• Journal Article

The burden of influenza complications in different high-risk groups: A targeted literature review


Mauskopf, J., Klesse, M., Lee, S., & Herrera-Taracena, G. (2013). The burden of influenza complications in different high-risk groups: A targeted literature review. Journal of Medical Economics, 16(2), 264-277. DOI: 10.3111/13696998.2012.752376


Objectives: The objective was to review the published literature on seasonal influenza to assess the differences between complications and mortality rates for those adults at high risk of influenza complications including the resource use of those hospitalized with influenza complications.

Methods: A targeted literature review was performed using electronic database keyword searches, specific inclusion criteria, quality rating of the reviewed full-text articles, and abstraction of data to present published evidence on the incidence, complication rates, and health service use associated with clinical influenza in different adult high-risk groups including those who are aged 65 years and older or those with different chronic underlying medical conditions.

Results: Key findings for incidence rates of clinical influenza were that incidence rates: are similar among people with chronic cardiovascular or respiratory comorbidity; and may be higher in those with allogeneic stem cell transplants compared to those with autologous transplants. Rates of hospitalization and/or pneumonia or lower respiratory tract infection for those with chronic conditions or those who are immunocompromised are substantially higher than those in people over age 65 but without additional high-risk factors. A person who is hospitalized and has a laboratory-confirmed influenza diagnosis has a probability of intensive care unit admission of between 11.8% and 28.6% and of death of between 2.9% and 14.3%.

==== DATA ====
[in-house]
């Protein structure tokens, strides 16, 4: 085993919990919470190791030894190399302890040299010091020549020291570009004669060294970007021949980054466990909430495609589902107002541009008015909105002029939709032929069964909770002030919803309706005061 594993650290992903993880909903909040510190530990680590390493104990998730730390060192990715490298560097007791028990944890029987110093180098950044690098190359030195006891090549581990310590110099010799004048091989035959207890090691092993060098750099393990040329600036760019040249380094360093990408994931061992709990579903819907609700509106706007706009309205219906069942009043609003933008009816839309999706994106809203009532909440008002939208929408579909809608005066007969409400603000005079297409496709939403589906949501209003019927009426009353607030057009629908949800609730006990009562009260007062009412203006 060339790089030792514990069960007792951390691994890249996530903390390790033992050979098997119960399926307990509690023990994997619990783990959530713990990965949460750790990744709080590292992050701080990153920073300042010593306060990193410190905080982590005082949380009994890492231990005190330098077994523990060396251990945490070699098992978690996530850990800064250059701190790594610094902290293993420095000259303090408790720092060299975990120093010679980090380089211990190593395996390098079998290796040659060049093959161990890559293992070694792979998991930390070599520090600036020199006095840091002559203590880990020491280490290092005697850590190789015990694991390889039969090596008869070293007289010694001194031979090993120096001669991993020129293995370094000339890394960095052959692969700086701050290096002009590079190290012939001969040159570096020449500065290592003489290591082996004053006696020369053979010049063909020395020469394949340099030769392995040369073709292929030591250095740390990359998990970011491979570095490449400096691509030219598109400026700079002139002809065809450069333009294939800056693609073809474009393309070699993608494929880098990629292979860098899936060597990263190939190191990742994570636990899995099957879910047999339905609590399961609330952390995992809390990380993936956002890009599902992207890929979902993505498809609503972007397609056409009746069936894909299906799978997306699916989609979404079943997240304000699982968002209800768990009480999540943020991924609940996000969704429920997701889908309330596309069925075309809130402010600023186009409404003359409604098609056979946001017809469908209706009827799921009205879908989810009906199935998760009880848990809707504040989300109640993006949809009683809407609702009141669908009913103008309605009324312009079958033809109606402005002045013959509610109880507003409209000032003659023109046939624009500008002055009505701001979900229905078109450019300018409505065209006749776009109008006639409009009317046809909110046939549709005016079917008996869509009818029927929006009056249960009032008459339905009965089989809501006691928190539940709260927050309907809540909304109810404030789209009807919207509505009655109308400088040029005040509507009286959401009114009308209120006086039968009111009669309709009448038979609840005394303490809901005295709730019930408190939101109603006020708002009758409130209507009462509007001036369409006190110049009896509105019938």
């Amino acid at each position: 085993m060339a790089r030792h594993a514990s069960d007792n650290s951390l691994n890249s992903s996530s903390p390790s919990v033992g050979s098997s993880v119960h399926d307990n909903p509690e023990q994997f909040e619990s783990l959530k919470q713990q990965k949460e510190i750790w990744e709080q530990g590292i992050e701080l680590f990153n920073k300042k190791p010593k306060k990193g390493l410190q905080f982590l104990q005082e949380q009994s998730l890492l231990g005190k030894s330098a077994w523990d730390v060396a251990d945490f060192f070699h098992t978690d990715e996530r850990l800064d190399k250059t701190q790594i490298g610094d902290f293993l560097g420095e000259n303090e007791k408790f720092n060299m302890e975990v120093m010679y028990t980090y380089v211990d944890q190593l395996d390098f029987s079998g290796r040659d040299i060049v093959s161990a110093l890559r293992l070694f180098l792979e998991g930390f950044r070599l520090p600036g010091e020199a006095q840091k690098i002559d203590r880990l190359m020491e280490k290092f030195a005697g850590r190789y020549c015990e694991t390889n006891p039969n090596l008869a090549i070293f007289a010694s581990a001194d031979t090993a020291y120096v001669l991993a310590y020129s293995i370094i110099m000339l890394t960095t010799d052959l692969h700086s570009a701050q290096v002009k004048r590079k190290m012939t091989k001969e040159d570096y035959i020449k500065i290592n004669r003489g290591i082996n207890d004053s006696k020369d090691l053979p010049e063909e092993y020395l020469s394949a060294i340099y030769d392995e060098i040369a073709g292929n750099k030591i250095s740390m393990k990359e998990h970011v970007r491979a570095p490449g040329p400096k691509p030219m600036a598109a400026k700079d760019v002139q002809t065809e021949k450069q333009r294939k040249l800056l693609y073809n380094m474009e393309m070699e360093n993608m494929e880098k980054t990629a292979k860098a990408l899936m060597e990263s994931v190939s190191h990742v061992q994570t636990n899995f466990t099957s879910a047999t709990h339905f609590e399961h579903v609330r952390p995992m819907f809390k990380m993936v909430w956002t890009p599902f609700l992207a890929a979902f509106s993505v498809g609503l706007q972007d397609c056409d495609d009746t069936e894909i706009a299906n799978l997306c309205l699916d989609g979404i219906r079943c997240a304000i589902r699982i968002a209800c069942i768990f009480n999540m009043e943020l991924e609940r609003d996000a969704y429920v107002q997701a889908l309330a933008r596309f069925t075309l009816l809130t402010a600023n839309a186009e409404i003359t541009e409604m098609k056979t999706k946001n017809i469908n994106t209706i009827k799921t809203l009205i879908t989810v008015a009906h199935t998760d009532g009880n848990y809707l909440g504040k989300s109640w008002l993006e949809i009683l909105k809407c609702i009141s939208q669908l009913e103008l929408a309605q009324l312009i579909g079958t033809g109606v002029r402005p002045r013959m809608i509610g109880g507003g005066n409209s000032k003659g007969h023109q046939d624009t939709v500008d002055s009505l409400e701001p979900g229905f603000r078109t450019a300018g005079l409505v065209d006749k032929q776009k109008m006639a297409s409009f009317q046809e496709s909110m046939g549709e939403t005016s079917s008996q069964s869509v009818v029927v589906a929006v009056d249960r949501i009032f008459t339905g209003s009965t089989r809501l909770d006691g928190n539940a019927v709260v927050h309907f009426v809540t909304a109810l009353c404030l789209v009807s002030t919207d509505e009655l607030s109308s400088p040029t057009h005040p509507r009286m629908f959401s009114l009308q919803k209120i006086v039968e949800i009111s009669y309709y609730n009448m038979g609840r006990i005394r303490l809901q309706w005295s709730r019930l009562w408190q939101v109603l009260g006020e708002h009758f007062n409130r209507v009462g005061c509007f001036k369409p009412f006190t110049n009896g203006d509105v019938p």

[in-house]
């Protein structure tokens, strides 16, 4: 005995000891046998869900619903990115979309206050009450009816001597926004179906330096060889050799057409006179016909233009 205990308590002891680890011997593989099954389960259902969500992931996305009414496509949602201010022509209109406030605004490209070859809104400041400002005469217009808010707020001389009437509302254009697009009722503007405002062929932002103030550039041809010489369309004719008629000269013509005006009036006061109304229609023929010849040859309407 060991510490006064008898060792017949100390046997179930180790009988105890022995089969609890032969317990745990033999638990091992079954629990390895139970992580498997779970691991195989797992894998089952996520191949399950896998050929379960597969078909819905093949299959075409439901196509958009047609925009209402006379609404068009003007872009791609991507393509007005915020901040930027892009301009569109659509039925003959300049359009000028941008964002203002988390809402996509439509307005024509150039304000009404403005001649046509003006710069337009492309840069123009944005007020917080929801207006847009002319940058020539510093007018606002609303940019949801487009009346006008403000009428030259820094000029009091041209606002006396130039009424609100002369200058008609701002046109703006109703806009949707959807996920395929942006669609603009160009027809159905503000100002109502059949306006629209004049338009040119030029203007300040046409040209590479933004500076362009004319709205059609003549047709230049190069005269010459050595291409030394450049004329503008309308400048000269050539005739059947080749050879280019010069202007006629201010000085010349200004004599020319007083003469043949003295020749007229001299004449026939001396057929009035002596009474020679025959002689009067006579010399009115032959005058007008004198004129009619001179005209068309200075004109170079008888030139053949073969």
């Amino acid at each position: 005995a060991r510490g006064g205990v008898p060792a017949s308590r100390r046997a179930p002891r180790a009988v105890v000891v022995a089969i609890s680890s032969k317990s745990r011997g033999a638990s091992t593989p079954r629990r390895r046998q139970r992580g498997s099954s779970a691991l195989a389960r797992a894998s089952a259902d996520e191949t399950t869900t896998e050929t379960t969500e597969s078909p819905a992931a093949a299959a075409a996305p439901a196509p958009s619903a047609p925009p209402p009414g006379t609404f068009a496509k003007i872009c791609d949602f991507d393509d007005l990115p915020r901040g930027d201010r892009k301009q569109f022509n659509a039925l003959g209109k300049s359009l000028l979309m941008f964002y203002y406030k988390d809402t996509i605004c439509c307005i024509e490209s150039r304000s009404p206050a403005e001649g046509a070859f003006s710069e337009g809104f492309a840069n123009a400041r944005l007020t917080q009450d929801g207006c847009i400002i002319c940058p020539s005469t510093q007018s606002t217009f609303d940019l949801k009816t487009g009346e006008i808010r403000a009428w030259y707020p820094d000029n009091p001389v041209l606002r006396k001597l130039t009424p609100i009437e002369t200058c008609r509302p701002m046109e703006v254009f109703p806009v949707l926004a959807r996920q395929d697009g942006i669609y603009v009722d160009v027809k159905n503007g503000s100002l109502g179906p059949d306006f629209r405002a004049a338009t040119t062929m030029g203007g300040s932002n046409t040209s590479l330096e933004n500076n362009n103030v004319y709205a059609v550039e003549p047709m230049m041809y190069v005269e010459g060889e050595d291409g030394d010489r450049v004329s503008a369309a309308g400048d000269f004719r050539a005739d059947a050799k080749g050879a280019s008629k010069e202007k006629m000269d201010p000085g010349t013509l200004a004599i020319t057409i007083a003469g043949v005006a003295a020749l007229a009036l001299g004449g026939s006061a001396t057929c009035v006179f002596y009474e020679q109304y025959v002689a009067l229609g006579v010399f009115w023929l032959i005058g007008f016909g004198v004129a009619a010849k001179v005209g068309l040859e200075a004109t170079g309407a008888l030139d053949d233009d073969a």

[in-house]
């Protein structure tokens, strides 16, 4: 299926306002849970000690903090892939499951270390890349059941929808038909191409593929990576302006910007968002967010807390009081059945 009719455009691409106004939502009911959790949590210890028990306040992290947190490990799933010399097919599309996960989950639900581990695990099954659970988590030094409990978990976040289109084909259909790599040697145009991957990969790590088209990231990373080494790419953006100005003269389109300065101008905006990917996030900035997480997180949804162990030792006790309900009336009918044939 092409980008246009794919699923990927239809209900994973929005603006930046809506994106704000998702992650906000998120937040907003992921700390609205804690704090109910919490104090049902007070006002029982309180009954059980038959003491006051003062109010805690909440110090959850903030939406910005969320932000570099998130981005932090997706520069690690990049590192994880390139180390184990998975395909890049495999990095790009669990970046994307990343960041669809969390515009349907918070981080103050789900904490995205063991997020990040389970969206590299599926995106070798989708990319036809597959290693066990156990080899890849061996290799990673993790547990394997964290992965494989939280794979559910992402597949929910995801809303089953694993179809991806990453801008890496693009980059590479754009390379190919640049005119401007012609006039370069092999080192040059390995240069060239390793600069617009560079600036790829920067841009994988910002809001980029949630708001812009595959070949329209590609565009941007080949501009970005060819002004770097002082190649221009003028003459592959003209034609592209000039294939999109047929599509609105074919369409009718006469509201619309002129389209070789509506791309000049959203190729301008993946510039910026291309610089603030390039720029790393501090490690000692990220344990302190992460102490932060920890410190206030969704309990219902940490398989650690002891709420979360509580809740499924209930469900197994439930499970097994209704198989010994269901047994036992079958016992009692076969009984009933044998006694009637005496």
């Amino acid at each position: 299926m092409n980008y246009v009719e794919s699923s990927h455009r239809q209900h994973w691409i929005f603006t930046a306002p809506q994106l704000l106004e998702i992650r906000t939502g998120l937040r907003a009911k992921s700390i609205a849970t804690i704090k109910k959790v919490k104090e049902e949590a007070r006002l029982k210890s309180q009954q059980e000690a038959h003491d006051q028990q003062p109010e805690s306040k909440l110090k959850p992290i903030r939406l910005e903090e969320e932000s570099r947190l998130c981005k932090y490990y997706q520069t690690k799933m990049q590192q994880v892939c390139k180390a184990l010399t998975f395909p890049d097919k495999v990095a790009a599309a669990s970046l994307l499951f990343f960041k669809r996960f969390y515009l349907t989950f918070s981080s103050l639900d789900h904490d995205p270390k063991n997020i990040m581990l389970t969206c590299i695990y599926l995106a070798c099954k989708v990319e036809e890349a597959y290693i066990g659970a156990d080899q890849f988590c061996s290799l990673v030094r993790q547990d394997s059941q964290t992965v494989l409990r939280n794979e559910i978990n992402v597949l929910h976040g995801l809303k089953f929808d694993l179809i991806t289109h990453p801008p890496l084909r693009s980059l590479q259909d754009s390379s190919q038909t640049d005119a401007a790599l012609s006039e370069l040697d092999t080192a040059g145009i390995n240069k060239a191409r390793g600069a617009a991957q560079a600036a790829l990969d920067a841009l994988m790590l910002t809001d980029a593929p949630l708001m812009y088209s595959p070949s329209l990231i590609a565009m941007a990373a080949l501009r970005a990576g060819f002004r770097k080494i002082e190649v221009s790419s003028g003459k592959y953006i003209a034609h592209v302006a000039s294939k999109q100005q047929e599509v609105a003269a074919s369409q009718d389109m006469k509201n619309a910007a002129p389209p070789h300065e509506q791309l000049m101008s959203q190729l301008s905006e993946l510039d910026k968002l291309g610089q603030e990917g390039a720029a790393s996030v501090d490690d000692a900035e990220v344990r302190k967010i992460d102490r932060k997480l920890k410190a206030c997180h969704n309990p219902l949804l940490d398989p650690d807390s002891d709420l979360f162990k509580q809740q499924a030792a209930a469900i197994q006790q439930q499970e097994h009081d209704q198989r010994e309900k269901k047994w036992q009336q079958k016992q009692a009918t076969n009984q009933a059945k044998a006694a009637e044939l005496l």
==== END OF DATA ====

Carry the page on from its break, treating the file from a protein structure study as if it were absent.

Conclusions: These findings indicate that although the burden of influenza varied across high-risk groups, it also varied widely across studies within a single high-risk group. A key finding was that those over 65 years of age but without additional high-risk factors had a low risk of influenza complications. A limitation of the review is that most of the studies of hospitalized patients did not present outcomes data separately by high-risk group, and only limited data were identified on rates of hospitalization or lower respiratory tract infection for most high-risk groups. Information about influenza complication rates and resource use, including better influenza vaccines, chemoprophylaxis, and/or treatment strategies for different high-risk groups, is needed to evaluate new therapies.